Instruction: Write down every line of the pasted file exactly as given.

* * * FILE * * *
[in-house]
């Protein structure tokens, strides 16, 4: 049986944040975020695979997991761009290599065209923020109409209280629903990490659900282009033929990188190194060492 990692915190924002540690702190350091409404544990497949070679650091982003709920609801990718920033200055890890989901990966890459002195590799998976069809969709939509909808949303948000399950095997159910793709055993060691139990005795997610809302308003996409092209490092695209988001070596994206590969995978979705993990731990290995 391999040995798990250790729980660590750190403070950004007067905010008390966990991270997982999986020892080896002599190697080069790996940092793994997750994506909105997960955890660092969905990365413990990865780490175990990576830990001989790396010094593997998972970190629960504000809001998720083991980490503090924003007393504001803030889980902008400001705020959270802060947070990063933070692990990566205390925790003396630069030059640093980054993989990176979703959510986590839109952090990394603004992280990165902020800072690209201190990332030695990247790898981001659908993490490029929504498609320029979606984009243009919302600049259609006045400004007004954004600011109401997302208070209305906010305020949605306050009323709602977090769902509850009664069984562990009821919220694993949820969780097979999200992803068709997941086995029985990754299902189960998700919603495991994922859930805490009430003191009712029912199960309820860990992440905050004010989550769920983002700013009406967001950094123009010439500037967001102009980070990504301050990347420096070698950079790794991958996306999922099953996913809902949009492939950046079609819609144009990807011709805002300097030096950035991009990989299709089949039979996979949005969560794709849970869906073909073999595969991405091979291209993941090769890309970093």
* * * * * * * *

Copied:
[in-house]
């Protein structure tokens, strides 16, 4: 049986944040975020695979997991761009290599065209923020109409209280629903990490659900282009033929990188190194060492 990692915190924002540690702190350091409404544990497949070679650091982003709920609801990718920033200055890890989901990966890459002195590799998976069809969709939509909808949303948000399950095997159910793709055993060691139990005795997610809302308003996409092209490092695209988001070596994206590969995978979705993990731990290995 391999040995798990250790729980660590750190403070950004007067905010008390966990991270997982999986020892080896002599190697080069790996940092793994997750994506909105997960955890660092969905990365413990990865780490175990990576830990001989790396010094593997998972970190629960504000809001998720083991980490503090924003007393504001803030889980902008400001705020959270802060947070990063933070692990990566205390925790003396630069030059640093980054993989990176979703959510986590839109952090990394603004992280990165902020800072690209201190990332030695990247790898981001659908993490490029929504498609320029979606984009243009919302600049259609006045400004007004954004600011109401997302208070209305906010305020949605306050009323709602977090769902509850009664069984562990009821919220694993949820969780097979999200992803068709997941086995029985990754299902189960998700919603495991994922859930805490009430003191009712029912199960309820860990992440905050004010989550769920983002700013009406967001950094123009010439500037967001102009980070990504301050990347420096070698950079790794991958996306999922099953996913809902949009492939950046079609819609144009990807011709805002300097030096950035991009990989299709089949039979996979949005969560794709849970869906073909073999595969991405091979291209993941090769890309970093």